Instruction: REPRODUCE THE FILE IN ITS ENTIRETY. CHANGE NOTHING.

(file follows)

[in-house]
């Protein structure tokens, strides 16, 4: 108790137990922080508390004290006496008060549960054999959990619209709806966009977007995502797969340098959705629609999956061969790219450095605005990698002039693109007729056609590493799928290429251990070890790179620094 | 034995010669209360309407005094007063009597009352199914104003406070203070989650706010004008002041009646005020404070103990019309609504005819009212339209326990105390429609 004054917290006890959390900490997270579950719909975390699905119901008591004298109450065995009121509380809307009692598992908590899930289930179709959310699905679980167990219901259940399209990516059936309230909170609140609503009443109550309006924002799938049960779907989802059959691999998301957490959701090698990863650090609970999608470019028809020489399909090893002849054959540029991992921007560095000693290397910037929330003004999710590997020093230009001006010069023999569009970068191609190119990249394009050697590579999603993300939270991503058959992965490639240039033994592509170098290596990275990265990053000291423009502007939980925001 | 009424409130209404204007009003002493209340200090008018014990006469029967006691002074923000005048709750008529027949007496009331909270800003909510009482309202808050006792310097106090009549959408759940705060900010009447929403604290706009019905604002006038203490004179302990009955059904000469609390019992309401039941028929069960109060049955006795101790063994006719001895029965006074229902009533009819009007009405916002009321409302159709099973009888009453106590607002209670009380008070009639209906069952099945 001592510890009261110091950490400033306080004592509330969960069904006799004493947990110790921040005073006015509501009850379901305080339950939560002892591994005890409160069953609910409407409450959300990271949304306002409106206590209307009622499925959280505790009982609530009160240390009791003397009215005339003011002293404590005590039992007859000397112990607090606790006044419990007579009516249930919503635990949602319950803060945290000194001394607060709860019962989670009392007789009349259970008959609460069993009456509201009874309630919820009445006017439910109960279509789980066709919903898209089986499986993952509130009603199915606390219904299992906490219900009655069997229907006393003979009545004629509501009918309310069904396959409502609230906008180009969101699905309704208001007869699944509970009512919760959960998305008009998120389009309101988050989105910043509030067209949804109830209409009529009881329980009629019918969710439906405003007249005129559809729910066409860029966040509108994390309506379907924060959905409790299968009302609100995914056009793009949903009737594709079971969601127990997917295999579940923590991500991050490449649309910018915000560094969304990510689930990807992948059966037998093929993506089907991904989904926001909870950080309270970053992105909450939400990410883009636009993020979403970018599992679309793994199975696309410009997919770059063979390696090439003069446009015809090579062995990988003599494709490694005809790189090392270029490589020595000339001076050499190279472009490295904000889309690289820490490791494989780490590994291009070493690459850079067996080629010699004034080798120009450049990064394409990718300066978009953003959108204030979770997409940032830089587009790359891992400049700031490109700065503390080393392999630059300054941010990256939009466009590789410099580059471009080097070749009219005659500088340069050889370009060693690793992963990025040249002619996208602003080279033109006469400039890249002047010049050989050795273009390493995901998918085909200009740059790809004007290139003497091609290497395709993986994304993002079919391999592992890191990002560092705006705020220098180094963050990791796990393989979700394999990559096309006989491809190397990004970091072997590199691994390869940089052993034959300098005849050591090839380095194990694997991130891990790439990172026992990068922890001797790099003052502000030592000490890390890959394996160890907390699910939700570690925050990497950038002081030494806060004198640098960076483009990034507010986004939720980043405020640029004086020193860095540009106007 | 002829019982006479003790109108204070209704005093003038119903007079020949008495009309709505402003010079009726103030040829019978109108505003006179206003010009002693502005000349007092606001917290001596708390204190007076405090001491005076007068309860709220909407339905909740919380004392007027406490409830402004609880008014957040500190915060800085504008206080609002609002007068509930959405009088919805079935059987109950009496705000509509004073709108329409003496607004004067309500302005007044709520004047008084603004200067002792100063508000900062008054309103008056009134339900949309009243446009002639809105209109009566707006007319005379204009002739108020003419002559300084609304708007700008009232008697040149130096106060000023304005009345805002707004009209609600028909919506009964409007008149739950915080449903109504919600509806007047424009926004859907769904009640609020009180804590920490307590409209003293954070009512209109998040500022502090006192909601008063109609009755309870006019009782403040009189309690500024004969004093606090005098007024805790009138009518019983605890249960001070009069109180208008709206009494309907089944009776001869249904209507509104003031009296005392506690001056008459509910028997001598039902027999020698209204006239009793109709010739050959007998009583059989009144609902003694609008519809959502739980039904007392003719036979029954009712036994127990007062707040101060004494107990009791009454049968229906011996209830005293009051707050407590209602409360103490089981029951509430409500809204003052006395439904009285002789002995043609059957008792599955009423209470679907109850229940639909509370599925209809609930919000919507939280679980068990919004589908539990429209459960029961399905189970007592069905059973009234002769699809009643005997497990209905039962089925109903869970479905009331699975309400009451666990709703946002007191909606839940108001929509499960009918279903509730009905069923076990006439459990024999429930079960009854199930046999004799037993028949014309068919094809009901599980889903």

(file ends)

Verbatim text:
[in-house]
């Protein structure tokens, strides 16, 4: 108790137990922080508390004290006496008060549960054999959990619209709806966009977007995502797969340098959705629609999956061969790219450095605005990698002039693109007729056609590493799928290429251990070890790179620094 | 034995010669209360309407005094007063009597009352199914104003406070203070989650706010004008002041009646005020404070103990019309609504005819009212339209326990105390429609 004054917290006890959390900490997270579950719909975390699905119901008591004298109450065995009121509380809307009692598992908590899930289930179709959310699905679980167990219901259940399209990516059936309230909170609140609503009443109550309006924002799938049960779907989802059959691999998301957490959701090698990863650090609970999608470019028809020489399909090893002849054959540029991992921007560095000693290397910037929330003004999710590997020093230009001006010069023999569009970068191609190119990249394009050697590579999603993300939270991503058959992965490639240039033994592509170098290596990275990265990053000291423009502007939980925001 | 009424409130209404204007009003002493209340200090008018014990006469029967006691002074923000005048709750008529027949007496009331909270800003909510009482309202808050006792310097106090009549959408759940705060900010009447929403604290706009019905604002006038203490004179302990009955059904000469609390019992309401039941028929069960109060049955006795101790063994006719001895029965006074229902009533009819009007009405916002009321409302159709099973009888009453106590607002209670009380008070009639209906069952099945 001592510890009261110091950490400033306080004592509330969960069904006799004493947990110790921040005073006015509501009850379901305080339950939560002892591994005890409160069953609910409407409450959300990271949304306002409106206590209307009622499925959280505790009982609530009160240390009791003397009215005339003011002293404590005590039992007859000397112990607090606790006044419990007579009516249930919503635990949602319950803060945290000194001394607060709860019962989670009392007789009349259970008959609460069993009456509201009874309630919820009445006017439910109960279509789980066709919903898209089986499986993952509130009603199915606390219904299992906490219900009655069997229907006393003979009545004629509501009918309310069904396959409502609230906008180009969101699905309704208001007869699944509970009512919760959960998305008009998120389009309101988050989105910043509030067209949804109830209409009529009881329980009629019918969710439906405003007249005129559809729910066409860029966040509108994390309506379907924060959905409790299968009302609100995914056009793009949903009737594709079971969601127990997917295999579940923590991500991050490449649309910018915000560094969304990510689930990807992948059966037998093929993506089907991904989904926001909870950080309270970053992105909450939400990410883009636009993020979403970018599992679309793994199975696309410009997919770059063979390696090439003069446009015809090579062995990988003599494709490694005809790189090392270029490589020595000339001076050499190279472009490295904000889309690289820490490791494989780490590994291009070493690459850079067996080629010699004034080798120009450049990064394409990718300066978009953003959108204030979770997409940032830089587009790359891992400049700031490109700065503390080393392999630059300054941010990256939009466009590789410099580059471009080097070749009219005659500088340069050889370009060693690793992963990025040249002619996208602003080279033109006469400039890249002047010049050989050795273009390493995901998918085909200009740059790809004007290139003497091609290497395709993986994304993002079919391999592992890191990002560092705006705020220098180094963050990791796990393989979700394999990559096309006989491809190397990004970091072997590199691994390869940089052993034959300098005849050591090839380095194990694997991130891990790439990172026992990068922890001797790099003052502000030592000490890390890959394996160890907390699910939700570690925050990497950038002081030494806060004198640098960076483009990034507010986004939720980043405020640029004086020193860095540009106007 | 002829019982006479003790109108204070209704005093003038119903007079020949008495009309709505402003010079009726103030040829019978109108505003006179206003010009002693502005000349007092606001917290001596708390204190007076405090001491005076007068309860709220909407339905909740919380004392007027406490409830402004609880008014957040500190915060800085504008206080609002609002007068509930959405009088919805079935059987109950009496705000509509004073709108329409003496607004004067309500302005007044709520004047008084603004200067002792100063508000900062008054309103008056009134339900949309009243446009002639809105209109009566707006007319005379204009002739108020003419002559300084609304708007700008009232008697040149130096106060000023304005009345805002707004009209609600028909919506009964409007008149739950915080449903109504919600509806007047424009926004859907769904009640609020009180804590920490307590409209003293954070009512209109998040500022502090006192909601008063109609009755309870006019009782403040009189309690500024004969004093606090005098007024805790009138009518019983605890249960001070009069109180208008709206009494309907089944009776001869249904209507509104003031009296005392506690001056008459509910028997001598039902027999020698209204006239009793109709010739050959007998009583059989009144609902003694609008519809959502739980039904007392003719036979029954009712036994127990007062707040101060004494107990009791009454049968229906011996209830005293009051707050407590209602409360103490089981029951509430409500809204003052006395439904009285002789002995043609059957008792599955009423209470679907109850229940639909509370599925209809609930919000919507939280679980068990919004589908539990429209459960029961399905189970007592069905059973009234002769699809009643005997497990209905039962089925109903869970479905009331699975309400009451666990709703946002007191909606839940108001929509499960009918279903509730009905069923076990006439459990024999429930079960009854199930046999004799037993028949014309068919094809009901599980889903």